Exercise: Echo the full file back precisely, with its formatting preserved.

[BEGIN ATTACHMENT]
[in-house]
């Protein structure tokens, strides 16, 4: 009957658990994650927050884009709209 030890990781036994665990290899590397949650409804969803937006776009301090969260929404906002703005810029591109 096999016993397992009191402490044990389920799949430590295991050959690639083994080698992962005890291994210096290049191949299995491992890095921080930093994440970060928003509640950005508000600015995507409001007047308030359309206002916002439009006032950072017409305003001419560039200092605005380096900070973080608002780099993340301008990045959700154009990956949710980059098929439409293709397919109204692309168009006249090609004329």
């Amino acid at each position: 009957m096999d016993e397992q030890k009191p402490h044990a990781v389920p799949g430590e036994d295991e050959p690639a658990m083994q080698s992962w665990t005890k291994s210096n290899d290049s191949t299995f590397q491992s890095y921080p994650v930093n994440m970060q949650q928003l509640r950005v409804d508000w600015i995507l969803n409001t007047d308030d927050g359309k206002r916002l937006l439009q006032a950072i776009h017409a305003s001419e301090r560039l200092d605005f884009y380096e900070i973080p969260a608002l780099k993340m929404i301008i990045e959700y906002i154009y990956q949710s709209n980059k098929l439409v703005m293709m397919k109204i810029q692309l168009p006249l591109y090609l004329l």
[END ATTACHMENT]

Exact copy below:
[in-house]
């Protein structure tokens, strides 16, 4: 009957658990994650927050884009709209 030890990781036994665990290899590397949650409804969803937006776009301090969260929404906002703005810029591109 096999016993397992009191402490044990389920799949430590295991050959690639083994080698992962005890291994210096290049191949299995491992890095921080930093994440970060928003509640950005508000600015995507409001007047308030359309206002916002439009006032950072017409305003001419560039200092605005380096900070973080608002780099993340301008990045959700154009990956949710980059098929439409293709397919109204692309168009006249090609004329």
């Amino acid at each position: 009957m096999d016993e397992q030890k009191p402490h044990a990781v389920p799949g430590e036994d295991e050959p690639a658990m083994q080698s992962w665990t005890k291994s210096n290899d290049s191949t299995f590397q491992s890095y921080p994650v930093n994440m970060q949650q928003l509640r950005v409804d508000w600015i995507l969803n409001t007047d308030d927050g359309k206002r916002l937006l439009q006032a950072i776009h017409a305003s001419e301090r560039l200092d605005f884009y380096e900070i973080p969260a608002l780099k993340m929404i301008i990045e959700y906002i154009y990956q949710s709209n980059k098929l439409v703005m293709m397919k109204i810029q692309l168009p006249l591109y090609l004329l």